Tuesday, April 05, 2016

When I was young....

I heard about some paintings and sketches recently discovered from a famous artist, when he was young, before he knew how to paint.  For some reason these "beginner" works were highly regarded, maybe because they showed the origins of his greatness?  I can't even remember who it was.  But, that might be more about my age now.. ha!

So, back then, I made a conscious decision to save my artwork, you know for when I became a famous artist.  It is great to dream big! 

Well, I have been wading through my life as I unpack the towers of boxes from my studio.  I am simplifying my life and my studio and it means getting rid of a lot of things that I thought I needed to keep.  And now I am making a conscious decision to release these drawings back to the universe, these drawings that are from my childhood that I long ago forgot I had.  So I took pictures of them, and tossed the original crumbling papers that I saved for so many years. 

I was about 7 when my mom signed up my brother and me for a community art class, just to keep us busy.  It turned out it was for adults, and my brother was quickly ejected from the group.  I wanted to stay though.  And as the teacher kept "teaching" us about pastels and still life compositions, I just brought in my toys to sketch.  And, now I get to immortalize them on my blog, so I hope you enjoy these, from my childhood.  They bring back many fond memories!
This one is acrylic.  I remember being frustrated at how hard it was to control the thickness of the paint for the black line.  I really like this one now.  The bright flowers really pop!

A pastel, one of many of my good friend, Gumby! The pastels are not fixed.  It is amazing how much clarity still remains despite some obvious smudging is many of them.

My grandmother gave me this little lion.  I still had the lion too, who was really decomposing in the box where he was stored.  I let him go too!

One of several still lifes before my teacher gave me permission to bring in a toy to sketch.
Thanks for indulging me.  I am currently busy reforming my backyard gardens.  It is great weather, hard work, and I am sleeping really well! I am also too tired to make art right now.  And the gardens need to be done before it gets too hot to work outside.  Well that, and, I am not inspired.  It is hard work moving back in to the studio.  It is hard to let go of all the stuff I have accumulated over the years.  It is necessary work though, and I firmly believe the extra empty space will allow me room to grow!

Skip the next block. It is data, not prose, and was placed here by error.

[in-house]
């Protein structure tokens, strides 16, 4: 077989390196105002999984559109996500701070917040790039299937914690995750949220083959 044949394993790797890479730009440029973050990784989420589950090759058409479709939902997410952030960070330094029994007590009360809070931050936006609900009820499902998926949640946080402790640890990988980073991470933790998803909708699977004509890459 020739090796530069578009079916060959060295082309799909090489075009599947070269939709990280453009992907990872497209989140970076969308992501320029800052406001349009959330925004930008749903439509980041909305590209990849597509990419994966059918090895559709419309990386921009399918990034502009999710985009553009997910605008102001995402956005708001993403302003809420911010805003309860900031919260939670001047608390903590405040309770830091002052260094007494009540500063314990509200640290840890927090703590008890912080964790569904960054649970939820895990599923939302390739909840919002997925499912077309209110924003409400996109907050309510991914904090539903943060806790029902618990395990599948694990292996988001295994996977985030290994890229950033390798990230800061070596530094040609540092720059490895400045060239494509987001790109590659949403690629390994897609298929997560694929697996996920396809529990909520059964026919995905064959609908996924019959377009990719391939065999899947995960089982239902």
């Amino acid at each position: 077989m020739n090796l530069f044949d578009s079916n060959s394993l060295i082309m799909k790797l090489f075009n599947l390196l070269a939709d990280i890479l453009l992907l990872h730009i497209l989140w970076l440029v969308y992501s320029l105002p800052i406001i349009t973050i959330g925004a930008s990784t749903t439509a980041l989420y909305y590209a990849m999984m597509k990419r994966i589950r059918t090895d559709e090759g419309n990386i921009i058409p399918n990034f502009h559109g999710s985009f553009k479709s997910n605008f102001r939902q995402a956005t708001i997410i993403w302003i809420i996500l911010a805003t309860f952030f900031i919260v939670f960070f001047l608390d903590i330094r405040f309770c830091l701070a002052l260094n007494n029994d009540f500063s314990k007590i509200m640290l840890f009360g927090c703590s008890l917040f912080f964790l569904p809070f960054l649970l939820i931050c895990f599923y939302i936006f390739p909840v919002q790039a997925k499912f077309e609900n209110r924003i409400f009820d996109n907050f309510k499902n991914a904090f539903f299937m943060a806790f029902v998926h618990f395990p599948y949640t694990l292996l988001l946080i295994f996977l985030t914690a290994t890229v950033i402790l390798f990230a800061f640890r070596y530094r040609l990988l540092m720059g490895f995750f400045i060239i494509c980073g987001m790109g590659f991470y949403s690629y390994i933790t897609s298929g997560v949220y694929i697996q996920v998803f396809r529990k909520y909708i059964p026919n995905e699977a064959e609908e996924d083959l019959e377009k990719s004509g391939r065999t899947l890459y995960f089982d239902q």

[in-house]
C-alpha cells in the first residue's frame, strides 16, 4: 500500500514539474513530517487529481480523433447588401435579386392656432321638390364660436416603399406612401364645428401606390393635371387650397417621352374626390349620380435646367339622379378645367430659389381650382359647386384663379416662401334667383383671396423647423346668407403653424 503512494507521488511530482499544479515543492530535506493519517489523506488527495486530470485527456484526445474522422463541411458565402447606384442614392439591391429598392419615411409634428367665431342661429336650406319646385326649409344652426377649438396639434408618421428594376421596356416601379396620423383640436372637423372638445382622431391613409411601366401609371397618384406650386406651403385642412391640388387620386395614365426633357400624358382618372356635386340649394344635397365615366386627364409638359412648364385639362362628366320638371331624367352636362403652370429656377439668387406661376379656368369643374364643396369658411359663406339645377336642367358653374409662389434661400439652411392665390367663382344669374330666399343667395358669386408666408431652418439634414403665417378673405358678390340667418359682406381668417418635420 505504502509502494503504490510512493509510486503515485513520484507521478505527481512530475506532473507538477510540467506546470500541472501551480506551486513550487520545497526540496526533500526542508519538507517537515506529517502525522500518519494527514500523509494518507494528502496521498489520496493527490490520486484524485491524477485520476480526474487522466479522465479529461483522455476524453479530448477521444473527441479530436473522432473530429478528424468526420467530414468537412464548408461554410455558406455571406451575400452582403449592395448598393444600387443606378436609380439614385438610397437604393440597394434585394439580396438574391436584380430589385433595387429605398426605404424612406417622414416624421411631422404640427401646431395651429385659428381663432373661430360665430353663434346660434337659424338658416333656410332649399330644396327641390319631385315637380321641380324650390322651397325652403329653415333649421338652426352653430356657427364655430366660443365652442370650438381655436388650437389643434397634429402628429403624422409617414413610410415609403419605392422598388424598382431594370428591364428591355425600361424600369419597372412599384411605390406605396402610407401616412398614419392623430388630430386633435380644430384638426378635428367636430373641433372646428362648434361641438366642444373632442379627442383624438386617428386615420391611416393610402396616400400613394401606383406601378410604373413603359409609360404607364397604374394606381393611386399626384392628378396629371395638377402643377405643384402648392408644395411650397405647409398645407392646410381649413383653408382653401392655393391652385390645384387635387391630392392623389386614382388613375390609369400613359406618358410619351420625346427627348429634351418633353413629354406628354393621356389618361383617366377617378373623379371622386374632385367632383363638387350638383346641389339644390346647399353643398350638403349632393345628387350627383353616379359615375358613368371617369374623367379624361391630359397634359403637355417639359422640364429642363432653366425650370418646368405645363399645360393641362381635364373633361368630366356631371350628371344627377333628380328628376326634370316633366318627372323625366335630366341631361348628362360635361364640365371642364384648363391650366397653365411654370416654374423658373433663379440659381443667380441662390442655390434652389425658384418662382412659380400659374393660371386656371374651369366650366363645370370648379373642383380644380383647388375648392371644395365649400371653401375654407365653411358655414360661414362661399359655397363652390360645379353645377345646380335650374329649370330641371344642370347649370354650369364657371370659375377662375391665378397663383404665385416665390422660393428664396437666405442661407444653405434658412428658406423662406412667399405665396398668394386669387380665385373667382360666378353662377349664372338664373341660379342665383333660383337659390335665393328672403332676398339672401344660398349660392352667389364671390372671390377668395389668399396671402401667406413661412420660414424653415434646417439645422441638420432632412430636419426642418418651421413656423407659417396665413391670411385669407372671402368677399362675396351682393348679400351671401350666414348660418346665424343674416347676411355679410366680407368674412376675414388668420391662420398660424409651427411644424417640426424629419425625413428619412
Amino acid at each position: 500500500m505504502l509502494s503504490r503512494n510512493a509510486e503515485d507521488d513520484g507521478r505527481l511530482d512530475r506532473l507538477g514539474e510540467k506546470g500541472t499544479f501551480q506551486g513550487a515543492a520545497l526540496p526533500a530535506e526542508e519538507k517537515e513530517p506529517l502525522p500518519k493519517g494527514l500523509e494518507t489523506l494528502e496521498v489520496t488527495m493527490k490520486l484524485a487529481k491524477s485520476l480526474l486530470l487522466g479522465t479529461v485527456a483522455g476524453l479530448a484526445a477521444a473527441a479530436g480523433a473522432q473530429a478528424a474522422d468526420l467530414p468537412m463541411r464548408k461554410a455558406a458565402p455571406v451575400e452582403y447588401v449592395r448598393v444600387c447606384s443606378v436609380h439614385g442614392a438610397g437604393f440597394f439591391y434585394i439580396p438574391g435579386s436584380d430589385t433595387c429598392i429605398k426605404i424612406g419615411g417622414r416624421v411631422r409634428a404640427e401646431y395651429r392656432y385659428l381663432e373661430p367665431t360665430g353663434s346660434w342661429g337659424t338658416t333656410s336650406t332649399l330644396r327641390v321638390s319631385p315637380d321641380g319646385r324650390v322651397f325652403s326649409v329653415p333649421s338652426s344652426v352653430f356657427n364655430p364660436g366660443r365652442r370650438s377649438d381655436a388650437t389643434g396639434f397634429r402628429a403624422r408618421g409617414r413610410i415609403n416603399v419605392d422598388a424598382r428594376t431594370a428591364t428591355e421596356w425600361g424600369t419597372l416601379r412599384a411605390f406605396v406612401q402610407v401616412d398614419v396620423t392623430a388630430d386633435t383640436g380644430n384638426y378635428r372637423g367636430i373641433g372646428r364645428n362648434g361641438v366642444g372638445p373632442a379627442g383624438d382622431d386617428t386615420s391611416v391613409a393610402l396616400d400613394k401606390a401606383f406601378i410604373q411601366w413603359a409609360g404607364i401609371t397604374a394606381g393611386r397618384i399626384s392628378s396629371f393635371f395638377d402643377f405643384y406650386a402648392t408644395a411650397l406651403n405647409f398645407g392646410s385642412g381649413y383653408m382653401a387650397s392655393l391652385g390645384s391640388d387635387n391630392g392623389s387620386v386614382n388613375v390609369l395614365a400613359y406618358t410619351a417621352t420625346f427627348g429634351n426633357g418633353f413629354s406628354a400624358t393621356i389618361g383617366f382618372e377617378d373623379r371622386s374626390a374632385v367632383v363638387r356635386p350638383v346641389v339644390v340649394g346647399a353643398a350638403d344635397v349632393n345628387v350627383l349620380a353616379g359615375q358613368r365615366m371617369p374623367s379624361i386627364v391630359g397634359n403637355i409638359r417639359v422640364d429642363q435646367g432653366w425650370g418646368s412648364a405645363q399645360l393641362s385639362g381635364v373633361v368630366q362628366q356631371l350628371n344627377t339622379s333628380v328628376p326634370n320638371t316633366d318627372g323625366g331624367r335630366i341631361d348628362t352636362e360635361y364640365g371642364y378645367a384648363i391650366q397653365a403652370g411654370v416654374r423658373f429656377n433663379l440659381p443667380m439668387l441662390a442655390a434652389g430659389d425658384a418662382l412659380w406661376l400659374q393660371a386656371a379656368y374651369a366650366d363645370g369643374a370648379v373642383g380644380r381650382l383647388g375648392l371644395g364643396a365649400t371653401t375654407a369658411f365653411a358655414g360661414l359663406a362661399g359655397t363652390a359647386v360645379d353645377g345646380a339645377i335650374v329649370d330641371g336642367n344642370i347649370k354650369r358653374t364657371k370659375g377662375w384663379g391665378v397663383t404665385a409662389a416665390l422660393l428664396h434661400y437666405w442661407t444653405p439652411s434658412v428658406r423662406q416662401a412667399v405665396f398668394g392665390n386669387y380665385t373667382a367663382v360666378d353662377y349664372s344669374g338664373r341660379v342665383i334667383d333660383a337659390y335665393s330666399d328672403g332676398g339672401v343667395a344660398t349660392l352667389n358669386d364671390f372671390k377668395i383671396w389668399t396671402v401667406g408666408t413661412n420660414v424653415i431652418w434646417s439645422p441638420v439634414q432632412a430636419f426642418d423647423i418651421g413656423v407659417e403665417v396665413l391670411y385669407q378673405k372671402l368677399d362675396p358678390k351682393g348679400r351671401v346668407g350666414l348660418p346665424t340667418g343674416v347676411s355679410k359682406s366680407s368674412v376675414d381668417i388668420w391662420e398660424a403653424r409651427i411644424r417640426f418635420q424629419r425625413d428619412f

Monday, March 14, 2016

Catching Up

I can't believe that it has been almost 2 months since I've posted.  I have missed QuiltCon.  These two quilts went to the show and were happy to be seen! Since I wasn't there, I watched a lot of Periscope and Instagram.  It was so nice to get the virtual tour!

One Earth
I have been tackling a few new house projects.  The biggest is the re-finishing of my hardwood floors in my studio.  It has needed to be done for about 10 years now.  The only hitch is moving EVERYTHING out of the studio.  I mean really, who wants to do that?? Meanwhile, since everything was out of the studio, I decided it was also a good time to remove the popcorn texture from the ceiling.  My moveable design walls are just tall enough to constantly bump into that stuff and have it rain on my floor.  And, it is unattractive.
scraping off the popcorn texture

covered in dust from the patching and sanding of the ceiling

And paint? Yes! The old purple walls will be painted a nice and light reflecting white paint.  I will miss the old purple, a lot, but I think I might be able to see better with white on the walls. I also wanted to mention, for the curious among you, that my body feels significantly older than the last time I scraped ceilings and painted walls.  This may be the last time I do this.

Here is a photo of the before floor, walls, and one of the bookshelves. The bookshelves were built in place. It is a simple construction, and very effective for storage. However, the bottom board sits on the floor.  To sand the floor, the bookshelves had to go. They are too large to move, because they reach from floor to ceiling, so I had to take them out, one board at a time...
goodbye old purple walls

The most fun so far was seeing the floor after sanding.  My fabulous workers painted samples on the floor of the new colors, and I got to pick!  It was fun.  Then they sanded off the samples and then stained the floor. Also fun, hiring someone to do the work.  These guys were VERY skilled and I so appreciate their craftsmanship and professionalism.
Floor sample colors, and the new white walls
Today is the last coat of the polyurethane, and then there will be days of outgassing the fumes.  Then I will go back to work, painting and re-installing the baseboards, putting in the sink, re-building the bookshelves, and then moving back in.  The sink! I found, hidden in my closet, a functioning water supply and drain!  So I bought this little sink at IKEA.  It took quite a few hours to assemble the 6 million pieces, but I am looking forward to having it in my studio!
IKEA sink for my closet + cat
I also decide to put in new window coverings.  My old ones were purple, like the walls.  I want nice white light, so I bought a white shade for the window, and white replacement slats for the vertical blinds covering the door.  The white replacement slats were NOT white, they were beige.  Bleah....It was disappointing, but not a disaster. Paint to the rescue.  One by one, I painted both sides with wall paint.  That is actually how I got the old purple blinds purple, I painted them too.
painting the vertical blinds 
Soon I hope to be happily quilting in my studio again, instead of stumbling over pieces of my studio in the rest of the house.  Cheers!

Monday, January 18, 2016

Art Journaling,
looking for my voice in mixed media